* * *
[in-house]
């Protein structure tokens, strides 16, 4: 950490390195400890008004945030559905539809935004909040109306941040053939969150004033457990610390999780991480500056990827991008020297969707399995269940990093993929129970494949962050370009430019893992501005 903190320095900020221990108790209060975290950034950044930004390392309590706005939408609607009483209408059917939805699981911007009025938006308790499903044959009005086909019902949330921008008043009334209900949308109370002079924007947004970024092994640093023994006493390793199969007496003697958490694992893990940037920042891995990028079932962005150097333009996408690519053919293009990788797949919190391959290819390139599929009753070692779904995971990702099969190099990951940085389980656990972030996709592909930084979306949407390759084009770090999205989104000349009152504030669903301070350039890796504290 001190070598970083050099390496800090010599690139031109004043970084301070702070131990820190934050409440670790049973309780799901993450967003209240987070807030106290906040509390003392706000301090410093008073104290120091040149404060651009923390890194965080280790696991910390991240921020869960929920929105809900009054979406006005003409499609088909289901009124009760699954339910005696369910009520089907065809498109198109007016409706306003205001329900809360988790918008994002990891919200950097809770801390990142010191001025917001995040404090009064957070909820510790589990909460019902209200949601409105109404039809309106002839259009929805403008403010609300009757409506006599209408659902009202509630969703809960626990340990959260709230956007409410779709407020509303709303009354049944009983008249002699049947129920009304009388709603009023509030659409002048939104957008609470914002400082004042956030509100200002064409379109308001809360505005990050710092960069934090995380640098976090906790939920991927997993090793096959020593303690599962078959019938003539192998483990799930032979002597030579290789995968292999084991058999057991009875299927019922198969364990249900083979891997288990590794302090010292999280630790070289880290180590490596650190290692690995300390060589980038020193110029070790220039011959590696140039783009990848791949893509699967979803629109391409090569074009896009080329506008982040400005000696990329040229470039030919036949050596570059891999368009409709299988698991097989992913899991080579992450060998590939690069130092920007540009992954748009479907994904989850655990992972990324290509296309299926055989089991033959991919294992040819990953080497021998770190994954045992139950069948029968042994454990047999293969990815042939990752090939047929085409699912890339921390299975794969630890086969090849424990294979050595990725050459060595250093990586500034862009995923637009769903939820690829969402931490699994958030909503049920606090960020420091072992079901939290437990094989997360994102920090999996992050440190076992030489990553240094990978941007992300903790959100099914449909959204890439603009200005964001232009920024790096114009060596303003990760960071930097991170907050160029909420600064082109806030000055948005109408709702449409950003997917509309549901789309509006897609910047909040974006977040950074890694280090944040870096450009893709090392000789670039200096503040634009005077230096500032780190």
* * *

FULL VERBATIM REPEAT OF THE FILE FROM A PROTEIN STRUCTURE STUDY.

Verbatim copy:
[in-house]
């Protein structure tokens, strides 16, 4: 950490390195400890008004945030559905539809935004909040109306941040053939969150004033457990610390999780991480500056990827991008020297969707399995269940990093993929129970494949962050370009430019893992501005 903190320095900020221990108790209060975290950034950044930004390392309590706005939408609607009483209408059917939805699981911007009025938006308790499903044959009005086909019902949330921008008043009334209900949308109370002079924007947004970024092994640093023994006493390793199969007496003697958490694992893990940037920042891995990028079932962005150097333009996408690519053919293009990788797949919190391959290819390139599929009753070692779904995971990702099969190099990951940085389980656990972030996709592909930084979306949407390759084009770090999205989104000349009152504030669903301070350039890796504290 001190070598970083050099390496800090010599690139031109004043970084301070702070131990820190934050409440670790049973309780799901993450967003209240987070807030106290906040509390003392706000301090410093008073104290120091040149404060651009923390890194965080280790696991910390991240921020869960929920929105809900009054979406006005003409499609088909289901009124009760699954339910005696369910009520089907065809498109198109007016409706306003205001329900809360988790918008994002990891919200950097809770801390990142010191001025917001995040404090009064957070909820510790589990909460019902209200949601409105109404039809309106002839259009929805403008403010609300009757409506006599209408659902009202509630969703809960626990340990959260709230956007409410779709407020509303709303009354049944009983008249002699049947129920009304009388709603009023509030659409002048939104957008609470914002400082004042956030509100200002064409379109308001809360505005990050710092960069934090995380640098976090906790939920991927997993090793096959020593303690599962078959019938003539192998483990799930032979002597030579290789995968292999084991058999057991009875299927019922198969364990249900083979891997288990590794302090010292999280630790070289880290180590490596650190290692690995300390060589980038020193110029070790220039011959590696140039783009990848791949893509699967979803629109391409090569074009896009080329506008982040400005000696990329040229470039030919036949050596570059891999368009409709299988698991097989992913899991080579992450060998590939690069130092920007540009992954748009479907994904989850655990992972990324290509296309299926055989089991033959991919294992040819990953080497021998770190994954045992139950069948029968042994454990047999293969990815042939990752090939047929085409699912890339921390299975794969630890086969090849424990294979050595990725050459060595250093990586500034862009995923637009769903939820690829969402931490699994958030909503049920606090960020420091072992079901939290437990094989997360994102920090999996992050440190076992030489990553240094990978941007992300903790959100099914449909959204890439603009200005964001232009920024790096114009060596303003990760960071930097991170907050160029909420600064082109806030000055948005109408709702449409950003997917509309549901789309509006897609910047909040974006977040950074890694280090944040870096450009893709090392000789670039200096503040634009005077230096500032780190």